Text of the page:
Ask “Mr. Music”
Jerry Osborne


DEAR JERRY: One aspect of the record industry that amazes me is how, in the early days of Rock & Roll, an artist could have quite a few singles and yet not have any LP albums on the market.

Three huge stars who seem to fall into this category are Jackie Wilson, Fats Domino, and the late James Brown.

Can you provide the breakdown on each singer?
—Edith McGraw, Lakeland, Fla.

DEAR EDITH: An astute observation, and a topic not previously addressed herein.

Though Jackie Wilson began recording in 1952 — his first two singles being credited to Sonny Wilson — he did not have a solo hit until November 1957 (“Reet Petite”).

Between solo stints — June 1953 through August '57 — Wilson sang lead for Billy Ward and His Dominoes.

Since Jackie had only five singles before his 1959 debut LP (“Lonely Teardrops”), he doesn't really qualify for this distinction.

Neither does James Brown.

Brown's debut single, “Please, Please, Please” issued in March '56, is the first of nine released before his first LP (November '58), titled “Please, Please, Please” to tie in with his only recognizable tune at that time.

Nine may seem like a lot of singles without an LP, but because only one of those charted an earlier album would not have been expected.

Issued the same time as Brown's LP was “Try Me,” one of his biggest hits ever.

Fats Domino, however, is likely the poster boy in the “My First LP Is Long Overdue” category.

By the time Imperial put out the “Fats Domino Rock and Rollin'” LP, in October 1956, the fat man already churned out 26 singles.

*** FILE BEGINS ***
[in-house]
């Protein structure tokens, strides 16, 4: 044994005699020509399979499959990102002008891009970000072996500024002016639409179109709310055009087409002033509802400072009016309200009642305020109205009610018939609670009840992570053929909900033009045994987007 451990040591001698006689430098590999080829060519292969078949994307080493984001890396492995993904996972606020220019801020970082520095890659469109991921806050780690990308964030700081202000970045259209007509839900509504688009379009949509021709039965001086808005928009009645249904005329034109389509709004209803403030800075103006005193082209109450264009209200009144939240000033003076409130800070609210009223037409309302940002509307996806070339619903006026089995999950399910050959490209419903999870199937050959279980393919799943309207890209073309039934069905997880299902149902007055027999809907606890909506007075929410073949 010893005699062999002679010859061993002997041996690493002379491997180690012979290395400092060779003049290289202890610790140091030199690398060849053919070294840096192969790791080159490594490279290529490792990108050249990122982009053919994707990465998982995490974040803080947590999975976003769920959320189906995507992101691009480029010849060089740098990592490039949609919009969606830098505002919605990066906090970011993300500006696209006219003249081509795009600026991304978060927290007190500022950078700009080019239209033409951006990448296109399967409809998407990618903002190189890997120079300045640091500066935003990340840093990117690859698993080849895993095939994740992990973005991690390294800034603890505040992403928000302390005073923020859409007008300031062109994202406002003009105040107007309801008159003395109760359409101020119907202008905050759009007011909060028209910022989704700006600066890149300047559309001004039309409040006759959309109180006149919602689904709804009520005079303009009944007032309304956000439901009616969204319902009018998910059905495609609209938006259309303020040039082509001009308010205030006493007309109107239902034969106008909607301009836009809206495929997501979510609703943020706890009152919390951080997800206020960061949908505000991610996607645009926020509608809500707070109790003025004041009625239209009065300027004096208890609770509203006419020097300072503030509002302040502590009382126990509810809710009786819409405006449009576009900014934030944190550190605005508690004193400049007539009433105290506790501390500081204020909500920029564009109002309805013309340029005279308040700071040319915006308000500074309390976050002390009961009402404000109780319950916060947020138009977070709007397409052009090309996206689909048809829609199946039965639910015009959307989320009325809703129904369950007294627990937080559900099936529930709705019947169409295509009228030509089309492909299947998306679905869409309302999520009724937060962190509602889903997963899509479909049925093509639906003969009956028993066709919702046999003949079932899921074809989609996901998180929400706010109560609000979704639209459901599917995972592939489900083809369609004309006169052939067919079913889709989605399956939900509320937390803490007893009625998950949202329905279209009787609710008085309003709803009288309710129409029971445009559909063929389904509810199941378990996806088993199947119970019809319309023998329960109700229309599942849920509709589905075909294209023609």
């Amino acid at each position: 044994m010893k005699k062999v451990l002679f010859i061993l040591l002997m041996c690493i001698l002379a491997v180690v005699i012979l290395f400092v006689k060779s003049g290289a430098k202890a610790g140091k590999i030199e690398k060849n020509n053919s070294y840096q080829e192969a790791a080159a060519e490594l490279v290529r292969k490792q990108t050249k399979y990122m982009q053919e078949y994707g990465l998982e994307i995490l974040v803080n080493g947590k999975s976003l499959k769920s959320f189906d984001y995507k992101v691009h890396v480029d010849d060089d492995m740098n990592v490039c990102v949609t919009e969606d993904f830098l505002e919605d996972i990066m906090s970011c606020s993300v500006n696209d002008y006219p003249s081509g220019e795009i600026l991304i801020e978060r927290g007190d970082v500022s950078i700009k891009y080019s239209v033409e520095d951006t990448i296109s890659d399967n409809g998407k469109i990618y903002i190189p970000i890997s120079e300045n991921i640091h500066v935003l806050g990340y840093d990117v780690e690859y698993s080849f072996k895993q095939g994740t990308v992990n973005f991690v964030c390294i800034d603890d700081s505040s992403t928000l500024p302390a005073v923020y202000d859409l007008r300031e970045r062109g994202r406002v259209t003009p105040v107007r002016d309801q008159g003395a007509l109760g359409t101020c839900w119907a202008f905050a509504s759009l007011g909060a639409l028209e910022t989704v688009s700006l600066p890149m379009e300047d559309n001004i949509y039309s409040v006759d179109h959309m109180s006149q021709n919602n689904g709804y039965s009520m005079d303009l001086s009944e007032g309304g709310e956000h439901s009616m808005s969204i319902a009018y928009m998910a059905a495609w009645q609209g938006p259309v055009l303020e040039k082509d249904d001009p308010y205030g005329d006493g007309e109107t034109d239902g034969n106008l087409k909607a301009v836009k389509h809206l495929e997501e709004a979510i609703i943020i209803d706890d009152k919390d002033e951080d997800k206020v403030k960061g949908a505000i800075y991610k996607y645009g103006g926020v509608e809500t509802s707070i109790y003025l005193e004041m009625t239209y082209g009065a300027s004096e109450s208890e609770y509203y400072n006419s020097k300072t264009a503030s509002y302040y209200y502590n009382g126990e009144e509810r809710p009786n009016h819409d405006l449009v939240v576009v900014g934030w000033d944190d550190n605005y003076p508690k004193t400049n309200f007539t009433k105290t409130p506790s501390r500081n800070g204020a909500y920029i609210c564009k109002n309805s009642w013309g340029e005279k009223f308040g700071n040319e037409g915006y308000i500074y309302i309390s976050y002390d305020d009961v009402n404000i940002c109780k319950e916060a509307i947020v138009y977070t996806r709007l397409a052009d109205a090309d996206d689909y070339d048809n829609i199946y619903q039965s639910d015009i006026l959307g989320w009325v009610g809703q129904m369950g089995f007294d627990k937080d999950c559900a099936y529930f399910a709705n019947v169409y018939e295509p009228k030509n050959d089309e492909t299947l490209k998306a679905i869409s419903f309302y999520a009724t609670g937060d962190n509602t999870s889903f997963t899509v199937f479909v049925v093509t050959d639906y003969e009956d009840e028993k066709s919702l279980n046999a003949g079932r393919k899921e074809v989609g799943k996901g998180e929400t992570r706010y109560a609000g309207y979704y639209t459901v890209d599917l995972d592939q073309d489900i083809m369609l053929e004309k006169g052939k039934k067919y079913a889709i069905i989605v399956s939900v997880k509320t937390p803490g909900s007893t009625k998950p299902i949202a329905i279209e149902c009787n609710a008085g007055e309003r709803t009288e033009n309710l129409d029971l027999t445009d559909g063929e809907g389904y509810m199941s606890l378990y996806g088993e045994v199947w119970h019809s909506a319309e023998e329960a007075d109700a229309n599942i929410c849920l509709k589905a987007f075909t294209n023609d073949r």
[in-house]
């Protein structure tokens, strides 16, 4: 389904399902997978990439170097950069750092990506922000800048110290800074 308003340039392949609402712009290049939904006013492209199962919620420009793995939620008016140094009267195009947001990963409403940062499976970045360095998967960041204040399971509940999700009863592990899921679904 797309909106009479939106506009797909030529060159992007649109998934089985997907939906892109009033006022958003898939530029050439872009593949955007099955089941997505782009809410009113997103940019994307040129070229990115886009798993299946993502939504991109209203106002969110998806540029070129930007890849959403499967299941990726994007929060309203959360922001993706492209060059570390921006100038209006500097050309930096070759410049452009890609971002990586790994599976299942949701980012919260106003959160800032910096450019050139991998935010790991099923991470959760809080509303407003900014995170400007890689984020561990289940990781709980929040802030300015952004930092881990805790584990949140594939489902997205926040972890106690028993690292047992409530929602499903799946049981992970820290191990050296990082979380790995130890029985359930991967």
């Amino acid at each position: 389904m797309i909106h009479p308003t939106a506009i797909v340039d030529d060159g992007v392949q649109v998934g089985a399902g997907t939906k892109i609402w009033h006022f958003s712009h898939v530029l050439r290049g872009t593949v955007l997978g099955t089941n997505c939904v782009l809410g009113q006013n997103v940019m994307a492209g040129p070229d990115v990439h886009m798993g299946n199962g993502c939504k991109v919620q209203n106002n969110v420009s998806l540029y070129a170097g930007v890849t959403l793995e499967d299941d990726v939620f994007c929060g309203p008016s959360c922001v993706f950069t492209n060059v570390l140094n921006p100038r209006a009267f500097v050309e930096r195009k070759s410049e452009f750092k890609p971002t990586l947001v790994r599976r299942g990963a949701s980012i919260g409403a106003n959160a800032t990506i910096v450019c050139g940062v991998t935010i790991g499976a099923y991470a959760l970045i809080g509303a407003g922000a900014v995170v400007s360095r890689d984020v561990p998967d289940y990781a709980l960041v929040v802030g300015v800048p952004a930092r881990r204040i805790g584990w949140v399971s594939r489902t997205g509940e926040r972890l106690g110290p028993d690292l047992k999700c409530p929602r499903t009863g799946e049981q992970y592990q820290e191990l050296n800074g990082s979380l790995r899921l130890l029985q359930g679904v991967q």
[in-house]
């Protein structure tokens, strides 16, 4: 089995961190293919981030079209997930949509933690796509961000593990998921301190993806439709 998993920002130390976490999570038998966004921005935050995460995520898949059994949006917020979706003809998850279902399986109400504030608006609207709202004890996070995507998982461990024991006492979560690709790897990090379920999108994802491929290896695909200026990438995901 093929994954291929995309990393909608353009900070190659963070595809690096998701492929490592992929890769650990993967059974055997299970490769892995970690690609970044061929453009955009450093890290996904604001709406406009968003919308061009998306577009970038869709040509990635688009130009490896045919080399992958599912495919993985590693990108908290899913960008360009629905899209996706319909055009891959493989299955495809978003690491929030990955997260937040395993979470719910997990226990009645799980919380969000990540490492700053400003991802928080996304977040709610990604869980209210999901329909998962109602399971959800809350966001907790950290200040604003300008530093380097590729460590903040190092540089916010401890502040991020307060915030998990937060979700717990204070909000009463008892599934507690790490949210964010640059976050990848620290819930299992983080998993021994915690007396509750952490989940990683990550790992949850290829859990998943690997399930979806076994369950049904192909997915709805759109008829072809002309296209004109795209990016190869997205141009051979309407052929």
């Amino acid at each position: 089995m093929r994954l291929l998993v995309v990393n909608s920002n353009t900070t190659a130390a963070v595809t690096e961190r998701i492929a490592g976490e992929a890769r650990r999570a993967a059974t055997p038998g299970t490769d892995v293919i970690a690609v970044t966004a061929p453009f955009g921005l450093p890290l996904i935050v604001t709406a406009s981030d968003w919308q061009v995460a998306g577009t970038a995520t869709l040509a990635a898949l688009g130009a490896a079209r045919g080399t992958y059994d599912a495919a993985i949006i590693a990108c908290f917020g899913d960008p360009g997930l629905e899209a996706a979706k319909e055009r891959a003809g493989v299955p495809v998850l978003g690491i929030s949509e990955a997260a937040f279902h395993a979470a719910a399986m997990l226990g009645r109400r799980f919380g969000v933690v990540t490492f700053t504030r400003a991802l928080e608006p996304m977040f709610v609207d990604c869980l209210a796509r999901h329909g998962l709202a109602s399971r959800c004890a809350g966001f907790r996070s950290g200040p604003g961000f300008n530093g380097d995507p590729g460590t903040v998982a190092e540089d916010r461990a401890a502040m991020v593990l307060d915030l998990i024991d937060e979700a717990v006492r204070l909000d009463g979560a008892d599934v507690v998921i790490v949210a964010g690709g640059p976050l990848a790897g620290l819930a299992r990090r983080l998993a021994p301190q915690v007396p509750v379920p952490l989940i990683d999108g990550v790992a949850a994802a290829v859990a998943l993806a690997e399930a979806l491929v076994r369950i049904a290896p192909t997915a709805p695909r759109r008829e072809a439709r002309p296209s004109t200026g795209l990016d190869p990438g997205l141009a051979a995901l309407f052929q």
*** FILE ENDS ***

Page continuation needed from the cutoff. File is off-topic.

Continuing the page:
Of those, 19 made the R&B Top 15 and four became double-sided hits.

DEAR JERRY: I just found a large box of old records, but I feel they need some kind of cleaning before I let my needle touch them.

In this day of digital formats, I can't find anyone who can advise me on how to safely clean them. Please help!
—Mamie M. Dowell, Evansville, Ind.

DEAR MAMIE: To clean vinyl or polystyrene records, I recommend a liquid soap used with cool or lukewarm water. Then dry them with a soft, lint-free cloth, or lean them against something so they can drip dry.

Never use commercial household cleaners or solvents.

Warning! Do not use running water directly on non-vinyl 78 rpms, most of which are shellac and can easily be damaged by water.

Wipe those 78s clean with a clean cloth, lightly dampened by a shot of water from a spray bottle.

When in doubt, clean only a small area on the side of the disc with the song you like least. Then, if need be, you can abort the mission.

Depending on how many are in that box, it may make more sense to invest in a record cleaning machine. There are some good ones available.

One recommended source is Nitty Gritty, Inc.

IZ ZAT SO? The question this week about Jackie Wilson, Fats Domino, and James Brown brings to mind a fascinating factoid.

Combined, these three Rock and Roll Hall of Famers had 219 hit songs on Billboard's Pop & Rock charts.

Of that colossal total, not a one of those recordings reached No. 1 in the Pop & Rock field.

Not surprisingly, each of these stars held the No. 1 position several times on the R&B surveys.

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